The opinion of the court was delivered by: Judge George W. Lindberg
Curtis Smith ("petitioner"), currently a prisoner incarcerated at Fort Dix, New Jersey, moves this court pursuant to 28 U.S.C. § 2255 to vacate, set aside, or correct his sentence upon the ground that the sentence was imposed in violation of the Constitution or laws of the United States. The motion is denied for the reasons discussed below.
This court generally adopts the statement of facts laid out by the Seventh Circuit in United States v. Smith, 332 F.3d 455 (7th Cir. 2003), supplementing it where necessary with facts from the briefs of petitioner and the United States of America (the "government"). In November 2001, Hirschbach Motor Lines ("Hirschbach") hired petitioner, a licensed commercial truck driver, to transport a load of toys from Massachusetts, to a Wal-Mart store in Iowa. Petitioner picked up the toys which he was to transport in a trailer owned by Hirschbach. He used a Hirschbach owned tractor to haul the trailer (the tractor and trailer will be referred to as the "truck"). The cargo never arrived at its planned destination because petitioner pulled off the road at various points along his route and sold toys from the back of the truck. He was apprehended in Bridgeview, Illinois on November 20, 2001, after a local resident called police to report petitioner's activity. Petitioner was more than two weeks late for the scheduled delivery at the Wal-Mart in Iowa; Hirschbach had not been able to contact him because shortly after departing he had disabled the GPS and text-messaging systems installed in the truck.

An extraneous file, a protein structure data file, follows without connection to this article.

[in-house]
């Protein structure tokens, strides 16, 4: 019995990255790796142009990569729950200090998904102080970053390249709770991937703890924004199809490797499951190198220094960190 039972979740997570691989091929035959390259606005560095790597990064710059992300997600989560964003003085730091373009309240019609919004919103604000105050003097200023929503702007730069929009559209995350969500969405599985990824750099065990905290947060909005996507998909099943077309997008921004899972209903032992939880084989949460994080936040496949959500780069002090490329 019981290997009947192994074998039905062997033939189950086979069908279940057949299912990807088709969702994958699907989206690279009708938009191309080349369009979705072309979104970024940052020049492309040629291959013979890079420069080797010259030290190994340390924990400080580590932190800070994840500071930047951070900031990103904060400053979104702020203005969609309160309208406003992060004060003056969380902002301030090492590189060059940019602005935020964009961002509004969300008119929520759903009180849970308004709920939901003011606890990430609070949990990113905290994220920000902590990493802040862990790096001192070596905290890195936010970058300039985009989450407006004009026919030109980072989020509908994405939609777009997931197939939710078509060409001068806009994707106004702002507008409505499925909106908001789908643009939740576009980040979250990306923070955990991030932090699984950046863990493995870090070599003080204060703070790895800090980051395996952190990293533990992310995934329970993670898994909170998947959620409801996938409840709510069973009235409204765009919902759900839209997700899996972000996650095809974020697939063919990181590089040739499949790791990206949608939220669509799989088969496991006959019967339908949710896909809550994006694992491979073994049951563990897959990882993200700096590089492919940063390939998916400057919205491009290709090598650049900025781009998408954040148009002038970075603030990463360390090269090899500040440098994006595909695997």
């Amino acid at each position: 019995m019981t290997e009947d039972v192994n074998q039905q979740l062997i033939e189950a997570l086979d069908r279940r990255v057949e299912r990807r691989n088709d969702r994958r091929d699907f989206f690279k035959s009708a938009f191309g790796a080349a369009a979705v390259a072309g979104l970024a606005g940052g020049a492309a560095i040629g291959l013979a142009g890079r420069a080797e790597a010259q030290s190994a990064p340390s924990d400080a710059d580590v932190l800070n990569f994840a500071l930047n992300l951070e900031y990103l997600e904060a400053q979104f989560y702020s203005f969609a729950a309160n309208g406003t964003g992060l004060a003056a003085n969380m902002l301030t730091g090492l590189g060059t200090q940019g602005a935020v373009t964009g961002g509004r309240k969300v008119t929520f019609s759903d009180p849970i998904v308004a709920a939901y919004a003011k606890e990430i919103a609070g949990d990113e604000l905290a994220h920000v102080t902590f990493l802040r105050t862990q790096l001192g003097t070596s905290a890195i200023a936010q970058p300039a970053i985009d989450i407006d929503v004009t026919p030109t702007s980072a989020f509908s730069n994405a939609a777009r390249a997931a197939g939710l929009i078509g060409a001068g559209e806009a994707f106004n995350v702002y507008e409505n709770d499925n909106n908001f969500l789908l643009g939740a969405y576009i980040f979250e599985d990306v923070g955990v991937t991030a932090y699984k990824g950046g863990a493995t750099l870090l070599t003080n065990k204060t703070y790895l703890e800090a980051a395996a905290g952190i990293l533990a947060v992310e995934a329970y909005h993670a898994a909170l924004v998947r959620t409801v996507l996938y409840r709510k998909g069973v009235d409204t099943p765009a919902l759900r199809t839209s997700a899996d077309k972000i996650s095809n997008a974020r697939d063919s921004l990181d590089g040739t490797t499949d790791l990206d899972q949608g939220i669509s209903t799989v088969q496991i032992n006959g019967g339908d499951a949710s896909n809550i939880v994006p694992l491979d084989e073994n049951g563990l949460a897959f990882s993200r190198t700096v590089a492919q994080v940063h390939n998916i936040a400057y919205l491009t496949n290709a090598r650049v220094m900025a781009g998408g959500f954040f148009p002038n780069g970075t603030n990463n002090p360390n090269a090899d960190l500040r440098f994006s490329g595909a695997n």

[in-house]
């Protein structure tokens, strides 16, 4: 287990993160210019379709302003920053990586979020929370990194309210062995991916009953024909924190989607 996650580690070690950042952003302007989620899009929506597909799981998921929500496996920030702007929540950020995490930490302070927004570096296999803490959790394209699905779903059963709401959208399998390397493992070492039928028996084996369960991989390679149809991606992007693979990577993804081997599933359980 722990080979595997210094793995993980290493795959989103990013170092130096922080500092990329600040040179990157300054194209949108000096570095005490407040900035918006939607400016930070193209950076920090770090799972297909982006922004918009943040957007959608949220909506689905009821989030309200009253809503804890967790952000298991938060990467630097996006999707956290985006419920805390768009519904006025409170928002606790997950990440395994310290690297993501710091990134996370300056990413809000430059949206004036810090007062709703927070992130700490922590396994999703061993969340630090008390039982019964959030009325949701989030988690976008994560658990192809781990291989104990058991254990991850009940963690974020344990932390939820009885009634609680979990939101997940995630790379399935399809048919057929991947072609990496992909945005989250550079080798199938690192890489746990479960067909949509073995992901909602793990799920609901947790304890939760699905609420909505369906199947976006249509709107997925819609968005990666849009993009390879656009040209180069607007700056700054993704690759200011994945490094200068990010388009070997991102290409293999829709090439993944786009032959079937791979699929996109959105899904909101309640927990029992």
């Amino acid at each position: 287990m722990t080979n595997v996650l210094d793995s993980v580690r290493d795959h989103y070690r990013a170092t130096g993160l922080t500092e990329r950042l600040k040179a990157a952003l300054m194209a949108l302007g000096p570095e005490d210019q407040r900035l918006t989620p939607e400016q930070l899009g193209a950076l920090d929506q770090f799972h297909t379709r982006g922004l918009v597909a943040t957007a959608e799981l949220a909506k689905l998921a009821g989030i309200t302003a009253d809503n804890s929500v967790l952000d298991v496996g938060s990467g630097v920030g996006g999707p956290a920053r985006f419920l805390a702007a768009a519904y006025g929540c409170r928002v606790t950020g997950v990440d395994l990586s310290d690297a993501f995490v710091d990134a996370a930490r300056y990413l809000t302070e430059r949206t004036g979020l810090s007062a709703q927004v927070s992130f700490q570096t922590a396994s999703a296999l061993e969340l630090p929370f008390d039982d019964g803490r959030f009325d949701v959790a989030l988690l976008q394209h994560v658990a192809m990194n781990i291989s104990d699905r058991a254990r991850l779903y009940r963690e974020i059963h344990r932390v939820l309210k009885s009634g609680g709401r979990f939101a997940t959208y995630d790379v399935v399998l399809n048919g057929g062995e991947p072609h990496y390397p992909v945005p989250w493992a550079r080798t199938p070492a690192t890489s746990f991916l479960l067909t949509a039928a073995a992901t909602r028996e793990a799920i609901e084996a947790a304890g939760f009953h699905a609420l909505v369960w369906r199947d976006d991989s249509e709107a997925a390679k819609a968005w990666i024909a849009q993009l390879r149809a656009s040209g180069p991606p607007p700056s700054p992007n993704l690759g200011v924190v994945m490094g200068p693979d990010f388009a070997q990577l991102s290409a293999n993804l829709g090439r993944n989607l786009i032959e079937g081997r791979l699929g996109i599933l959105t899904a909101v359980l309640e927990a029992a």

On March 29, 2002 petitioner pled guilty based on the above facts to a one-count indictmentcharging him with stealing goods valued at more than $1,000 being shipped interstate in violation of 18 U.S.C. § 659. At sentencing, which occurred on September 11, 2002, petitioner contested two issues under the United States Sentencing Guidelines (the "Guidelines"): (i) the loss amount for purposes of calculating the offense level increase pursuant to Guideline § 2B1.1(b)(1)(E); and (ii) whether petitioner used a "special skill" which significantly facilitated the commission or concealment of the offense pursuant to Guideline § 3B1.3. This court resolved both of those issues against petitioner. The court determined that the amount of loss should include the value of the truck as well as the contents, a total of approximately $111,438. The court accepted the government's recommendation to depart upward three levels because petitioner's criminal history category of VI under-represented his criminal past and the likelihood for recidivism. The court enhanced petitioner's sentence an additional two levels according to Guideline § 3B1.3 because it found that the theft was facilitated by special skill and training, namely petitioner's skill in driving commercial trucks. Petitioner was credited with a two-level reduction in his sentence for acceptance of responsibility. The court imposed a special condition on petitioner's period of supervised release, ordering him to relinquish his commercial driver's license and refrain from being employed as a truck driver. Finally, petitioner was ordered to pay $51,000 in restitution, representing the value of the toys missing at the time the truck was recovered by law enforcement. All of this added up to 63 months in prison and three years of supervised release, plus restitution.